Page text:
lørdag 20. februar 2021

‘Push Corporations to be More Transparent About Sourcing’: Investigative Reporter on Xinjiang

Amelia Pang is an award-winning investigative journalist of mixed Chinese and Uyghur descent who was born and raised in the U.S. Although her maternal grandmother was raised according to Uyghur traditions in the capital of northwest China’s Xinjiang Uyghur Autonomous Region (XUAR), her mother learned little of her Uyghur heritage or language due to forced assimilation policies that promoted Mandarin Chinese education and the study of majority Han Chinese culture. 

Pang said it was only after becoming aware of rights abuses in the XUAR—where authorities are believed to have held up to 1.8 million Uyghurs and other Muslim minorities in a network of internment camps since 2017—that she made an effort to educate herself about her ancestral language and culture.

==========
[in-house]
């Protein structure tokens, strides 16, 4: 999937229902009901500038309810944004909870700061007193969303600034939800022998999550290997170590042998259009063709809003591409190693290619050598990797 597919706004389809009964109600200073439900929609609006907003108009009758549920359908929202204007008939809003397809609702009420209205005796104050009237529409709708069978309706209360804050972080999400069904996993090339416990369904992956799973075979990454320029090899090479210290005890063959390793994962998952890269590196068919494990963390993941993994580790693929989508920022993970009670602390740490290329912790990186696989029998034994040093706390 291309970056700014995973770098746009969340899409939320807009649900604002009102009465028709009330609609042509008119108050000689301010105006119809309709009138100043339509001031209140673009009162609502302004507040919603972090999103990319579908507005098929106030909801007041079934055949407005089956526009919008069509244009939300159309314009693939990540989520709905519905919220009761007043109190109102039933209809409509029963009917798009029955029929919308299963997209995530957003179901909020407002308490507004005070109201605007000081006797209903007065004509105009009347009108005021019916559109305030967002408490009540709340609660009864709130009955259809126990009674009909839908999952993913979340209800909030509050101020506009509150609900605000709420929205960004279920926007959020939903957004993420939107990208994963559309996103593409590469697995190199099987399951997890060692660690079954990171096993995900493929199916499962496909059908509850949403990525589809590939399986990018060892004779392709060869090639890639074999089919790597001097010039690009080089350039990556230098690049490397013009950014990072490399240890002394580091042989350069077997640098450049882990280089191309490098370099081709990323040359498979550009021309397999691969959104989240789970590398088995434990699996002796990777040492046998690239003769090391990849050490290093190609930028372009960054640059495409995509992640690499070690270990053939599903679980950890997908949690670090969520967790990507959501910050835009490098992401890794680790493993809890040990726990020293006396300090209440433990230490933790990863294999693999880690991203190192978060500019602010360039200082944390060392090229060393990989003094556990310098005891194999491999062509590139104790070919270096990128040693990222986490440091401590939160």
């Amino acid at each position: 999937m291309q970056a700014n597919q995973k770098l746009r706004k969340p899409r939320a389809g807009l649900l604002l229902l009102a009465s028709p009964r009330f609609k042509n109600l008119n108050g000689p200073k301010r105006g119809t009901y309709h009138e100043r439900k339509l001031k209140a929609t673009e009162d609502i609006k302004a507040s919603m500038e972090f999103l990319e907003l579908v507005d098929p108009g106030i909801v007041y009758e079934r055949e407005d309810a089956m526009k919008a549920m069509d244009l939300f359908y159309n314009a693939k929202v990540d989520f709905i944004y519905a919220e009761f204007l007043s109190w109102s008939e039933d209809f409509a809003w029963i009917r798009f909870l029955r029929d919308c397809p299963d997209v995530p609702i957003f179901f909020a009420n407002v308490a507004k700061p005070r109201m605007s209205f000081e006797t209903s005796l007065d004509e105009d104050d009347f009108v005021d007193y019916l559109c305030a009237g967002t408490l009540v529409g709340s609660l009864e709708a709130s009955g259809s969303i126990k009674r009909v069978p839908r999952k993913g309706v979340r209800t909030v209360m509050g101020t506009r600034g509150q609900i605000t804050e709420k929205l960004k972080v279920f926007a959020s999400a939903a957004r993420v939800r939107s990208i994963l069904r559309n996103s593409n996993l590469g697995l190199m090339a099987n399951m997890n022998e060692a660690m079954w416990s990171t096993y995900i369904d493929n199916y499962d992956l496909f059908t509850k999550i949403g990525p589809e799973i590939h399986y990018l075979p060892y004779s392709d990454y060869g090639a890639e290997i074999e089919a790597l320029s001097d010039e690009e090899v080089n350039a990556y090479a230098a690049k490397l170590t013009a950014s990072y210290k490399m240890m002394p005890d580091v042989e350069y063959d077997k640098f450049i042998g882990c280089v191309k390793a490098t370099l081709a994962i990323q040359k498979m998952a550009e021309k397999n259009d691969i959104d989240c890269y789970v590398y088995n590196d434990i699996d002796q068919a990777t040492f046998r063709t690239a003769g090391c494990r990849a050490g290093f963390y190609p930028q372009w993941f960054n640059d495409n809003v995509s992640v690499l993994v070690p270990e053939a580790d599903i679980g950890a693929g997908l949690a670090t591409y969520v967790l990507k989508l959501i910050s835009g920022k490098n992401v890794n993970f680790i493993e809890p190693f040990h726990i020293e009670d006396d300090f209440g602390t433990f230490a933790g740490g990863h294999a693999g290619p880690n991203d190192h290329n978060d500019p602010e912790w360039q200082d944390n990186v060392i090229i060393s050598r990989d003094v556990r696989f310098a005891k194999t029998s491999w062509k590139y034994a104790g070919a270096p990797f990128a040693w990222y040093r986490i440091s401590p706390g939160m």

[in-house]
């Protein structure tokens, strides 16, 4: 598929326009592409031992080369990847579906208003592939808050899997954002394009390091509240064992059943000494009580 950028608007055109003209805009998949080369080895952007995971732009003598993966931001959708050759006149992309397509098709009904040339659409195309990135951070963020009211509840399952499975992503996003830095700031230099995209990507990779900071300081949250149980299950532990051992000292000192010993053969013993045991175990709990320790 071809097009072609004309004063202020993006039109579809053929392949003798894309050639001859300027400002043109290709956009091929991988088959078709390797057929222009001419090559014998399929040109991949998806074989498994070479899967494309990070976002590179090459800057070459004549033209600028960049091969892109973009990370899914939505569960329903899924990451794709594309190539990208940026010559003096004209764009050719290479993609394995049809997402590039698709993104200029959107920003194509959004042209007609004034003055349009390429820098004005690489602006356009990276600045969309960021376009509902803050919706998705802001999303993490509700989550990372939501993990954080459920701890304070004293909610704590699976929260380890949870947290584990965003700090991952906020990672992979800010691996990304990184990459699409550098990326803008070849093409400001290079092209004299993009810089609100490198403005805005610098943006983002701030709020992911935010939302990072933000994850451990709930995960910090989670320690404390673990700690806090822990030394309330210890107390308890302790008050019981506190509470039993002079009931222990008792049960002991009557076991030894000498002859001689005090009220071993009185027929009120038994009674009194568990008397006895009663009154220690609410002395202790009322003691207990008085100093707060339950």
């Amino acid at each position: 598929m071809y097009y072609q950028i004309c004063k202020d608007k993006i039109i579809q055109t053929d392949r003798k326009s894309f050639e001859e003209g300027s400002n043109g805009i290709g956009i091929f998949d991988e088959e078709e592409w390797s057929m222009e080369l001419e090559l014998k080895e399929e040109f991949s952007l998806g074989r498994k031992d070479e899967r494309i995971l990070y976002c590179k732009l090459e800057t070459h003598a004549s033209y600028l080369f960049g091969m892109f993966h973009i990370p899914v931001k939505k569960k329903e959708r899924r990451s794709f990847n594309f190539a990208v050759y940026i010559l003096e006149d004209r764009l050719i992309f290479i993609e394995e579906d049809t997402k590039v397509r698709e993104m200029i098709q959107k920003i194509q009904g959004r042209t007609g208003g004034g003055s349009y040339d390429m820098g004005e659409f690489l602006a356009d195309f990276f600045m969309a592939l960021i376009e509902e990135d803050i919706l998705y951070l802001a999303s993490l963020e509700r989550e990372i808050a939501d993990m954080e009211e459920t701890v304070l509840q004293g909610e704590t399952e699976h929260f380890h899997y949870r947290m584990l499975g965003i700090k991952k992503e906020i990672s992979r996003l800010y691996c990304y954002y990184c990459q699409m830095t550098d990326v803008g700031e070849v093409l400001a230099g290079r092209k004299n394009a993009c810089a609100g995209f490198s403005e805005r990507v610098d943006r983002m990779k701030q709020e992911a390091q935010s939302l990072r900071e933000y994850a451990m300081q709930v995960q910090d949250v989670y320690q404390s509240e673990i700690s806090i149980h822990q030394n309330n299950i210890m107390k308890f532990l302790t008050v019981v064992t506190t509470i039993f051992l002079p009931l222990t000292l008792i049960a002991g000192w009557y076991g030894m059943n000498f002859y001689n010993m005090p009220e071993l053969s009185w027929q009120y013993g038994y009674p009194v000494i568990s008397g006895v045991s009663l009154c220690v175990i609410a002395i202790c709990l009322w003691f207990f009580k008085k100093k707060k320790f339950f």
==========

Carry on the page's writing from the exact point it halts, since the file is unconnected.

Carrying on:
As part of her investigation into the situation in the XUAR, which Washington last month officially designated as a form of genocide, Pang learned that amid increasing international scrutiny, authorities in the region have begun to send detainees to work at factories as part of an effort to label internment camps “vocational centers,” although those held in the facilities regularly toil under forced or coerced labor conditions. Her research into the issue led to a book, entitled “Made In China: A Prisoner, An SOS Letter, And The Hidden Cost Of America's Cheap Goods,” in which Pang details how many of the products we use on a daily basis were likely made by enslaved Uyghur workers.